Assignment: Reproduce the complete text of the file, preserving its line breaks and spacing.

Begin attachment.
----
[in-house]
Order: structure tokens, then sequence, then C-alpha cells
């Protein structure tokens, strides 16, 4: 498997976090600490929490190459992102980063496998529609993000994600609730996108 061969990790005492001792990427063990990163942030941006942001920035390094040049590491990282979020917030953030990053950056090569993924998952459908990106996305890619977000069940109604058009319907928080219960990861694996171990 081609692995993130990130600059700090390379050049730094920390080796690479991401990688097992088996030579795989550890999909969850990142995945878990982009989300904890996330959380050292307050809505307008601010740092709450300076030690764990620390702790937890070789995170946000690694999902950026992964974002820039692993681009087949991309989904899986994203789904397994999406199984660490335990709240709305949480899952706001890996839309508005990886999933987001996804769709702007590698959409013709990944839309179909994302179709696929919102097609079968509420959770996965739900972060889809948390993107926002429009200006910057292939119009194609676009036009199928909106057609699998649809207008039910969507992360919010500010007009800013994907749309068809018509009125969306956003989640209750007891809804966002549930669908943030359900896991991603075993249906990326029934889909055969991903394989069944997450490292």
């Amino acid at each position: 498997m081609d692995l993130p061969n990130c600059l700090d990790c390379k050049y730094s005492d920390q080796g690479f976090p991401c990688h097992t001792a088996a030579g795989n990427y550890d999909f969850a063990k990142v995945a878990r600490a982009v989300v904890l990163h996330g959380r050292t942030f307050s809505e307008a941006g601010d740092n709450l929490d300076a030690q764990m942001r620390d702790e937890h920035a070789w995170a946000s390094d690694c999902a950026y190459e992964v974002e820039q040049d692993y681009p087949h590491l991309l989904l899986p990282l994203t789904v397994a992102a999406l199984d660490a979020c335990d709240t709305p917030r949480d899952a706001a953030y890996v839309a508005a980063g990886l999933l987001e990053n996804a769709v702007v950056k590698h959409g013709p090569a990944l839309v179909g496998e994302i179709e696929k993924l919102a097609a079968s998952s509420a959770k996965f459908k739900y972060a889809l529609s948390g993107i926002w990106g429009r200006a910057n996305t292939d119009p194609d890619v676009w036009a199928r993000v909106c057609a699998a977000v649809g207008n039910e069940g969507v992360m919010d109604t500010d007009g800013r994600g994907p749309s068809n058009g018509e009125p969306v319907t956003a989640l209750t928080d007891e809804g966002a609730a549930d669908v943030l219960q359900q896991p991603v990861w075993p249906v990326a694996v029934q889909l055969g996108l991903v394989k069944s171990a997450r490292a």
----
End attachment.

[in-house]
Order: structure tokens, then sequence, then C-alpha cells
């Protein structure tokens, strides 16, 4: 498997976090600490929490190459992102980063496998529609993000994600609730996108 061969990790005492001792990427063990990163942030941006942001920035390094040049590491990282979020917030953030990053950056090569993924998952459908990106996305890619977000069940109604058009319907928080219960990861694996171990 081609692995993130990130600059700090390379050049730094920390080796690479991401990688097992088996030579795989550890999909969850990142995945878990982009989300904890996330959380050292307050809505307008601010740092709450300076030690764990620390702790937890070789995170946000690694999902950026992964974002820039692993681009087949991309989904899986994203789904397994999406199984660490335990709240709305949480899952706001890996839309508005990886999933987001996804769709702007590698959409013709990944839309179909994302179709696929919102097609079968509420959770996965739900972060889809948390993107926002429009200006910057292939119009194609676009036009199928909106057609699998649809207008039910969507992360919010500010007009800013994907749309068809018509009125969306956003989640209750007891809804966002549930669908943030359900896991991603075993249906990326029934889909055969991903394989069944997450490292």
């Amino acid at each position: 498997m081609d692995l993130p061969n990130c600059l700090d990790c390379k050049y730094s005492d920390q080796g690479f976090p991401c990688h097992t001792a088996a030579g795989n990427y550890d999909f969850a063990k990142v995945a878990r600490a982009v989300v904890l990163h996330g959380r050292t942030f307050s809505e307008a941006g601010d740092n709450l929490d300076a030690q764990m942001r620390d702790e937890h920035a070789w995170a946000s390094d690694c999902a950026y190459e992964v974002e820039q040049d692993y681009p087949h590491l991309l989904l899986p990282l994203t789904v397994a992102a999406l199984d660490a979020c335990d709240t709305p917030r949480d899952a706001a953030y890996v839309a508005a980063g990886l999933l987001e990053n996804a769709v702007v950056k590698h959409g013709p090569a990944l839309v179909g496998e994302i179709e696929k993924l919102a097609a079968s998952s509420a959770k996965f459908k739900y972060a889809l529609s948390g993107i926002w990106g429009r200006a910057n996305t292939d119009p194609d890619v676009w036009a199928r993000v909106c057609a699998a977000v649809g207008n039910e069940g969507v992360m919010d109604t500010d007009g800013r994600g994907p749309s068809n058009g018509e009125p969306v319907t956003a989640l209750t928080d007891e809804g966002a609730a549930d669908v943030l219960q359900q896991p991603v990861w075993p249906v990326a694996v029934q889909l055969g996108l991903v394989k069944s171990a997450r490292a």